Bridging the hunger gap in Niger
While mothers continue to bring children weak with hunger to feeding centres, market stalls are filled with food—but at prices well out of the reach of many in this desperately poor nation.
“It is the government’s job to deal with the hungry, we the traders are here for business,” said Ibrahim Baye, who sells millet, a staple in Niger, at Maradi market.
The well-stocked markets are deceptive. The food shortage is real.
Last year locusts, in the worst invasion in 15 years, ravaged about 18 130 square kilometres of Niger farmland.
That and a subsequent drought cut cereal production by 15% last year, according to the United Nations.
Hunger was a problem in Niger even before the locusts and drought. Today, more than a third of the nearly 12-million people in Niger face severe food shortages. Children are most at risk.
On Tuesday, Baye shooed away beggars dressed in rags and staring at the heaped food on display. A friend sitting with him who gave only one name, Louali, said the grains on display had been stockpiled “and traders wait until the lean season to sell at double its price”.
Prices have dramatically increased. A bag of 100km of millet went from $23 (R148) to $44 (R284).
Few can afford that in the second poorest nation in the world, where 64% of the people survive on less than $1 a day.
Hundreds of mothers who cannot buy turn up daily at feeding centres like one run by Médecins Sans FrontiÃ¨res in Aguie, about 45km east of Maradi.
“At this time last year we had 300 admissions in our centres, today the number stands at 1 037,” Dr Ibrahima Alzouma said. “We are just completely overwhelmed.”
Children have been left so fragile that even a change in the weather can be a threat. Doctors say a fine rain on Tuesday, the first in 12 days, and slightly cooler air almost killed Firdaoussou Bassirou.
Firdaoussou, seven months and weighing just 2,6kg—the weight of a newborn baby—was moved into the intensive care unit after her temperature dropped. Her mother looked on helplessly as doctors try to place a drip on Firdaoussou’s collapsed veins.
Until international food aid reaches the most vulnerable, Unicef is trying to bridge the gap by setting up community-managed cereal banks for those who can still afford to pay for food.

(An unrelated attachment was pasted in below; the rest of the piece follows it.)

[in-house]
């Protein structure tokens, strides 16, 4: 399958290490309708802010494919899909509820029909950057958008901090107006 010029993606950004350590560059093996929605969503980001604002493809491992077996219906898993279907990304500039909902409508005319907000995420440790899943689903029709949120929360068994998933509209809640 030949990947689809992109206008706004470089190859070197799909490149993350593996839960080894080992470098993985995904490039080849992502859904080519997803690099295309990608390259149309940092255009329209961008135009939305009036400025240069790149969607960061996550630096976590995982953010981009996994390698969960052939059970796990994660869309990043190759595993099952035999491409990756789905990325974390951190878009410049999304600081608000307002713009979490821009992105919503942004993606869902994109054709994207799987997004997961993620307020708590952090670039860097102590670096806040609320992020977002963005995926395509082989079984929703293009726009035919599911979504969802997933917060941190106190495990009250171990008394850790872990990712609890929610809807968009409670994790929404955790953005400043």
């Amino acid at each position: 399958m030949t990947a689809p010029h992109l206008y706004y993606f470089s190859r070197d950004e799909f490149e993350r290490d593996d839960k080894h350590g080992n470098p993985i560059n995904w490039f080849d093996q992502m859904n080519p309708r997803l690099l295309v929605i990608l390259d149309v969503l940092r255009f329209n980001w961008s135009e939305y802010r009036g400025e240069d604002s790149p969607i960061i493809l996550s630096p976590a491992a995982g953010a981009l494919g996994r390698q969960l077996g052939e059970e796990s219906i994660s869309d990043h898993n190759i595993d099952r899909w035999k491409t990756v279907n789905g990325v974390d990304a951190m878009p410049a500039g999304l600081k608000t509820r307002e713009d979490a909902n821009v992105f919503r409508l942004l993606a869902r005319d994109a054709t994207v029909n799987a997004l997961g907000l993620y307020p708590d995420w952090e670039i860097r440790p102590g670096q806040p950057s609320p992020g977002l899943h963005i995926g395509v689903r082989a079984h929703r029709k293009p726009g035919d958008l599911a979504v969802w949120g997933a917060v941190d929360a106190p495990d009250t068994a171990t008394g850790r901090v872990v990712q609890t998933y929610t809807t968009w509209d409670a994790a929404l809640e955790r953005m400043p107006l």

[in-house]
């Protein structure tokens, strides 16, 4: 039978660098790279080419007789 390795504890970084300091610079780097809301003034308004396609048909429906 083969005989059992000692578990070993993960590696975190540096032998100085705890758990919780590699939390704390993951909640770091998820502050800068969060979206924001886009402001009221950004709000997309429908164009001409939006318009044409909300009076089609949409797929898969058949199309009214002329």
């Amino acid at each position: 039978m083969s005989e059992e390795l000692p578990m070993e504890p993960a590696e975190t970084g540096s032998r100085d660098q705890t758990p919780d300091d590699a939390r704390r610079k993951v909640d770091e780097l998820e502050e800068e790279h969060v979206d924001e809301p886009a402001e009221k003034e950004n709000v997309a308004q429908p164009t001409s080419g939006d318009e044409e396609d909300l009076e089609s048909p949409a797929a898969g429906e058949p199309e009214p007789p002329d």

With an initial stock of 10 tonnes, 3 000 villagers in Tsaki and surrounding villagers can buy millet at less than half the market price.
With the $7 (R45) Khadija Sani’s husband earned ploughing somebody else’s farm last week, Sani walked nearly one hour to buy subsidised millet.
“I left the house completely empty,” 30-year-old Sani said, her baby, one of nine, nestled on her back.
“I don’t know when I’ll go home but at least I will not come back empty handed.”
She was among some 200 women dressed in rainbow-coloured robes who were waiting when community leaders opened the big iron gates of the cereal bank’s storage room on Tuesday.
To avoid any speculation or the millet finding itself onto local markets, only a weekly family ratio is sold.
“We know here the exact size of each household,” said Moustapha Chetima, a Unicef officer in charge of rural development. “This is a small community ... and we don’t want people to stock the food when others don’t have any.”
The experiment is yielding results throughout the region of Maradi and Zinder, where 200 cereal banks have been set up. In 2004, some 78 241 people regularly purchased rations of millet in Aguie’s cereal bank.
Niger’s President Mamadou Tandja said on Tuesday the food crisis was easing, and announced plans to create food stocks to prevent people here from going hungry again.
“We can observe with relief that the situation is improving and that our anxieties won’t take long to dissipate,” Tandja said in a speech on the eve of the country’s 45th anniversary of independence from France.
The UN food agency was also looking ahead on Tuesday, appealing for $4-million (about R26-million) to provide Niger’s farmers with seeds for the next planting season and to replenish the livestock of families who have lost or been forced to sell their animals.
If the stricken farmers and herders are not helped to recover before the planting season starts in October, even larger amounts of food aid will be needed to prevent them from starving, the Rome-based Food and Agriculture Organisation said. - Sapa-AP